HTTP/1.0 200 OK Content-Type: text/html Heroin Detox Using Anesthesia Limited And Risky, Study Says
Pubdate: Wed, 24 Aug 2005
Source: Los Angeles Times (CA)
Section: Main News; National Desk; Part A; Pg. 15
Copyright: 2005 Los Angeles Times
Contact:  http://www.latimes.com/
Details: http://www.mapinc.org/media/248
Author: Alex Raksin, Times Staff Writer

HEROIN DETOX USING ANESTHESIA LIMITED AND RISKY, STUDY SAYS

Using general anesthesia to help detoxify heroin addicts is no more 
effective than other treatments and potentially much more dangerous, says a 
study to be published today by Columbia University researchers.

The method -- going by names such as "rapid detox" and "detox in a day" -- 
has been promoted as a quick and easy way to relieve the stress and pain of 
withdrawal from heroin as well as from more easily accessible opiates, such 
as Vicodin and OxyContin.

Dr. Eric D. Collins, an assistant professor of psychiatry at Columbia, 
studied 106 addicts, who were divided into three groups.

One group was put under general anesthesia for about five hours and given a 
high dose of naltrexone, a drug used to neutralize heroin's effects.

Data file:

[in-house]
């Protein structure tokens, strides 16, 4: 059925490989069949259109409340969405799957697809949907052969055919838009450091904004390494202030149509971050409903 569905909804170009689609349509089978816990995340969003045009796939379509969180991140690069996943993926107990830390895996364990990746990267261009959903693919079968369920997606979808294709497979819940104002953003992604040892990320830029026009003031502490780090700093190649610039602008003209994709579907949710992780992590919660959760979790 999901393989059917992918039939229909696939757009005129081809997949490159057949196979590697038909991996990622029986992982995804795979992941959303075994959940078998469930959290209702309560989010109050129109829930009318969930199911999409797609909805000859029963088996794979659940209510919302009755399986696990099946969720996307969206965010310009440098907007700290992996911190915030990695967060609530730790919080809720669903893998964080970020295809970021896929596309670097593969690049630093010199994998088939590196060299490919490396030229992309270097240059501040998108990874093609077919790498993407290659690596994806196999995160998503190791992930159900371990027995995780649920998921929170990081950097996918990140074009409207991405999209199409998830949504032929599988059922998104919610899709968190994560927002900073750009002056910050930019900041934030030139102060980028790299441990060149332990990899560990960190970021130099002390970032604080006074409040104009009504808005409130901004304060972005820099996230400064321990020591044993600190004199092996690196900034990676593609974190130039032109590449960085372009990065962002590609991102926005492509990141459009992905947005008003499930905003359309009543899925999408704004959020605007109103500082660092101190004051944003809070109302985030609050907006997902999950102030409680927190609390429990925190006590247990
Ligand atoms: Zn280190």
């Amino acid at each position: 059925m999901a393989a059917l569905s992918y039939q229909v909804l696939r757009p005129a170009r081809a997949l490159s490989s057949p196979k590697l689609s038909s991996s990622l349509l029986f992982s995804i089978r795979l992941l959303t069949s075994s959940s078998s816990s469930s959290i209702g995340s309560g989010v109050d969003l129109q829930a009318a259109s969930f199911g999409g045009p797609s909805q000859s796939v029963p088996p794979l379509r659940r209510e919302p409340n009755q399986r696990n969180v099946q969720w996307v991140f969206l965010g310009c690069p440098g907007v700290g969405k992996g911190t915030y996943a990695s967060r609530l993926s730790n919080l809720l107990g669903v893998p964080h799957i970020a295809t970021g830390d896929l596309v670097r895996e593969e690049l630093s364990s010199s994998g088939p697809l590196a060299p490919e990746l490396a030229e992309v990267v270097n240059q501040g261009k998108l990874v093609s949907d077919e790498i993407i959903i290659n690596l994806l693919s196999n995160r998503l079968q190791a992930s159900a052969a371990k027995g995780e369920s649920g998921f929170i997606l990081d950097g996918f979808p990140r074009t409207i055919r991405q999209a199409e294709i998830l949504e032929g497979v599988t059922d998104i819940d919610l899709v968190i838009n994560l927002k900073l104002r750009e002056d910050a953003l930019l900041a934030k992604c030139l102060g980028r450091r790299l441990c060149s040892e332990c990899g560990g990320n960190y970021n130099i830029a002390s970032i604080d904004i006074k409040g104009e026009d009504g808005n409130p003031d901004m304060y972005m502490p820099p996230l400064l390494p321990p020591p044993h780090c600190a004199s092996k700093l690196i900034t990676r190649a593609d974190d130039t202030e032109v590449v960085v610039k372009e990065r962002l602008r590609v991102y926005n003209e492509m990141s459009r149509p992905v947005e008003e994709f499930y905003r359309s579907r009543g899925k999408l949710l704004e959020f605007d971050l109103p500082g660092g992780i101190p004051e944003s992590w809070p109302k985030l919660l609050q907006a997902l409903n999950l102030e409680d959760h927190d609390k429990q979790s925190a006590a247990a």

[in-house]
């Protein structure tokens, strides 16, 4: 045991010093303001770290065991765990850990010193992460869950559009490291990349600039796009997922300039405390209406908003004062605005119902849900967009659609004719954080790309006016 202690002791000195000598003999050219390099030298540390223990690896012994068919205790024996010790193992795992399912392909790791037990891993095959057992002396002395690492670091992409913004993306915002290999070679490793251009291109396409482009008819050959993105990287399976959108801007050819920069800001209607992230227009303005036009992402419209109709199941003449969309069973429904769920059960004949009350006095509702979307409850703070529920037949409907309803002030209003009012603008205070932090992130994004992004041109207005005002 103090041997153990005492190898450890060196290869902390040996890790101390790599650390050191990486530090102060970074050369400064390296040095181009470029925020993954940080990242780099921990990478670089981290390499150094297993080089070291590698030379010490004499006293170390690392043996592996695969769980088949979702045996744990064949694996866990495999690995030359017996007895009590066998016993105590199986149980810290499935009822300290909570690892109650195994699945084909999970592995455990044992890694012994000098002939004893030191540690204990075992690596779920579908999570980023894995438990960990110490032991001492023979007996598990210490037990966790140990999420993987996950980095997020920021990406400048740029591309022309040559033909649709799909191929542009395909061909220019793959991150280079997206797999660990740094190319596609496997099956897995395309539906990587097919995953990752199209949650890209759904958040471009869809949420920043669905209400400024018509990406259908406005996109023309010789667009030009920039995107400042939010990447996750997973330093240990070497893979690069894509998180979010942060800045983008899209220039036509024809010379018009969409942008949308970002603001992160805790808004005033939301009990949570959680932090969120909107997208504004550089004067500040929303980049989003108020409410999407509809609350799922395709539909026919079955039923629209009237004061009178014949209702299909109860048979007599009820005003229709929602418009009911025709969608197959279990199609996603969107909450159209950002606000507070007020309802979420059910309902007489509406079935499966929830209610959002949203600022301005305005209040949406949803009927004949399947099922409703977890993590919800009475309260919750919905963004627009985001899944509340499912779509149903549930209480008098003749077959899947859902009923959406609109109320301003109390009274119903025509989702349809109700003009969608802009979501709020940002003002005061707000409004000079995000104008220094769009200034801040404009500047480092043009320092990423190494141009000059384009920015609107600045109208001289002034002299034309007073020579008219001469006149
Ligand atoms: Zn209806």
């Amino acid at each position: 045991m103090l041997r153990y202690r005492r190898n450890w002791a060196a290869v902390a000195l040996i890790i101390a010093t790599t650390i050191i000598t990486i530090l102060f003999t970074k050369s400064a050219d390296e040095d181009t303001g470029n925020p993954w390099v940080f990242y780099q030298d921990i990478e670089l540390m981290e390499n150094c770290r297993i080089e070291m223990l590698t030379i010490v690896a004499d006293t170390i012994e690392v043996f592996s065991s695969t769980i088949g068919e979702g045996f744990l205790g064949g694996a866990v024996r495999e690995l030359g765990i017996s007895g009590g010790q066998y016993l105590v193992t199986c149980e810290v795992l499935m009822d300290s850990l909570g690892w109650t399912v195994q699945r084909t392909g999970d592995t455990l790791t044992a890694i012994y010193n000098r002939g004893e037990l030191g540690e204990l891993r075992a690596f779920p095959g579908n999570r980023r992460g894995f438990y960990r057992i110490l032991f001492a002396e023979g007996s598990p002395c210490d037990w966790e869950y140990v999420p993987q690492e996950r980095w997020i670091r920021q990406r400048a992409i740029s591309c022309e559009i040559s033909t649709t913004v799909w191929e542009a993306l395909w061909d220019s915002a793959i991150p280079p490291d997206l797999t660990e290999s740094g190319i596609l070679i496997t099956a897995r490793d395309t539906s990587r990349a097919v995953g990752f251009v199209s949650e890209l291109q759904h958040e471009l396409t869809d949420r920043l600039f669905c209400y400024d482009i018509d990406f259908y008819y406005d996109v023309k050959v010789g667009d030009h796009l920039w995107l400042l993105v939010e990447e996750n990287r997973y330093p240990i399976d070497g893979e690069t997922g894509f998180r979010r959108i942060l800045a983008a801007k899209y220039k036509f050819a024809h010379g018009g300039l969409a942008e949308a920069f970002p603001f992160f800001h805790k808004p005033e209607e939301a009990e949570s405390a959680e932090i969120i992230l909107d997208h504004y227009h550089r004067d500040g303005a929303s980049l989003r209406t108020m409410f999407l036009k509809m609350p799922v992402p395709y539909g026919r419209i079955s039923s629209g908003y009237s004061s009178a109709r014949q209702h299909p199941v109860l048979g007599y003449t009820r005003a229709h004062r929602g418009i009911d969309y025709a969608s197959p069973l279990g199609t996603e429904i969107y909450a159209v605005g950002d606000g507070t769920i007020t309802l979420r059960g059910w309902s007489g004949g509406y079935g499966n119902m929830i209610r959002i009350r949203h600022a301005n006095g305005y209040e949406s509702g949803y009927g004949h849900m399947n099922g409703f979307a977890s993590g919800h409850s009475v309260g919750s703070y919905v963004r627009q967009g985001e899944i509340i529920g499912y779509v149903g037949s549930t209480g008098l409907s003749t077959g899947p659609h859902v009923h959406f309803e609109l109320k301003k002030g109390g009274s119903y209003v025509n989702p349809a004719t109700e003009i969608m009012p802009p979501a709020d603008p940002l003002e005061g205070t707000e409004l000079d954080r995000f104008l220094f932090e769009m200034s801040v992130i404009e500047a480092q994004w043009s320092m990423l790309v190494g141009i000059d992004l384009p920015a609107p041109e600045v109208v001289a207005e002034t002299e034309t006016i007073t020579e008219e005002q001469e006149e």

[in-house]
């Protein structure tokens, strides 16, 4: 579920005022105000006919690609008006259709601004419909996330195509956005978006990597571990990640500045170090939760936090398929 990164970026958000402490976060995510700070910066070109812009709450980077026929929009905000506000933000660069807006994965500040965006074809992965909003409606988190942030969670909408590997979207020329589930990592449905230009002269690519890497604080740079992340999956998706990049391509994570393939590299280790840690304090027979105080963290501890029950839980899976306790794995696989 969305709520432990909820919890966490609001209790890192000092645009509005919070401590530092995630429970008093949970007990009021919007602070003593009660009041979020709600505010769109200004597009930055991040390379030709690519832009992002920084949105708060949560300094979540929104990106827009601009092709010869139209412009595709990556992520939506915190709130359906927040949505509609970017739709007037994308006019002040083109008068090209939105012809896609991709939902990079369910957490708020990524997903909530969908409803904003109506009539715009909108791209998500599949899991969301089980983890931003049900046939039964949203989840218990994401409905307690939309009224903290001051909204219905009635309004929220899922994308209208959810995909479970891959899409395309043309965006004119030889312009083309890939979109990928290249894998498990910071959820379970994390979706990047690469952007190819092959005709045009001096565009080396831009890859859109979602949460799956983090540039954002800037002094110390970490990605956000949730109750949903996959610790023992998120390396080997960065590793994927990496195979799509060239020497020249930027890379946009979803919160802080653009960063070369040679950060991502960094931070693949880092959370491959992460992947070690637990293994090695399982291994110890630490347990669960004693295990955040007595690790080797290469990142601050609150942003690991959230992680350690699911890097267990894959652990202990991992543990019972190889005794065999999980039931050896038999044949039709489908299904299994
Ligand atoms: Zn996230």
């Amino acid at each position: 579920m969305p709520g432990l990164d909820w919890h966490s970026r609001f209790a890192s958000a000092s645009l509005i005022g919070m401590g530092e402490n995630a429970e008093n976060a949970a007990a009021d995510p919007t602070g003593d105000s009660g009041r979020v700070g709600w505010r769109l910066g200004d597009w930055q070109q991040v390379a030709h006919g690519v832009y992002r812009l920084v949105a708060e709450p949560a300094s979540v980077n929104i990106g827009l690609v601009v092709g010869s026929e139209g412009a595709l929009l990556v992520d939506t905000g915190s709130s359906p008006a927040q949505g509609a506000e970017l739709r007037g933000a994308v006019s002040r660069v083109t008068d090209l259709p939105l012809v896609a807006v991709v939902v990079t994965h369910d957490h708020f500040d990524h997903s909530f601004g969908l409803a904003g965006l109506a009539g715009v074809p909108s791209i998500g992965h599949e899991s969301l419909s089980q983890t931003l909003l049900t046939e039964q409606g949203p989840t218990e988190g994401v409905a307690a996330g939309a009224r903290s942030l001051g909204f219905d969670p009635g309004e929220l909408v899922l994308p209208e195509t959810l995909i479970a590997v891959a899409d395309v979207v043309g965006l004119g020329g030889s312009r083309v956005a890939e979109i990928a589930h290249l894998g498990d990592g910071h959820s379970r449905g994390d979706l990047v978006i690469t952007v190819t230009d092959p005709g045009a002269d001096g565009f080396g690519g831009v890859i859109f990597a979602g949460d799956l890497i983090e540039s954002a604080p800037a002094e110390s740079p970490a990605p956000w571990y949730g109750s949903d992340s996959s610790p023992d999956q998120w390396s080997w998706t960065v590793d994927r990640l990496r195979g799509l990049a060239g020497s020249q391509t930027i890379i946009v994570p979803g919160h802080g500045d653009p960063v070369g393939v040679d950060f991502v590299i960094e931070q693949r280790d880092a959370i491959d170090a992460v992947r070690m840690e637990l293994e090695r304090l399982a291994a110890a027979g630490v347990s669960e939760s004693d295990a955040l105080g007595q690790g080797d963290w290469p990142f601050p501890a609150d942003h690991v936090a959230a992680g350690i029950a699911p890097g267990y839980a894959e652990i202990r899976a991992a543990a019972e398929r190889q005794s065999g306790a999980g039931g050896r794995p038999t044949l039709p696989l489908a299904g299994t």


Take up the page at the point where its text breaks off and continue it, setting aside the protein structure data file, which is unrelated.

Another was given a heroin substitute called buprenorphine and eased onto 
naltrexone. A third group was given the antihypertensive clonidine, which 
lessens withdrawal symptoms.

All patients were then offered 12 weeks of additional naltrexone therapy 
and psychotherapy designed to prevent a relapse into heroin use.

None of the methods was very successful.

The results showed high relapse rates, with 11% of the patients finishing 
treatment and providing no more than two heroin-positive urine samples.

Three patients who underwent general anesthesia nearly died.

One suffered a severe buildup of fluid in the lungs and pneumonia, and 
another developed dangerously high blood sugar levels. A third patient 
entered a bipolar mental state that required hospitalization. All of the 
incidents were related to the use of general anesthesia.

The benefits of the method "were limited to the few hours when patients 
were under general anesthesia, and they came with risks that should be 
intolerable," said Collins, lead author of the study, to be published in 
the Journal of the American Medical Assn.

Jake Epperly, clinical director of the Midwest Rapid Opiate Detox Center, 
which has clinics nationwide, disputed the study's findings, saying the 
Columbia physicians were inexperienced with using general anesthesia as a 
detoxification method.

"Our anesthesiologists have done 400 or 500 procedures on average," he 
said. "Experience is everything."

In an editorial accompanying the study, Dr. Patrick G. O'Connor, a 
professor at the Yale School of Medicine, said the low success rate with 
the three methods showed that the best therapy still was weaning patients 
through long-term use of a heroin substitute, such as methadone.

Such treatment is prohibited in many California counties, including Fresno, 
Kern and Sacramento, where maintenance is seen as another kind of drug 
dependency.
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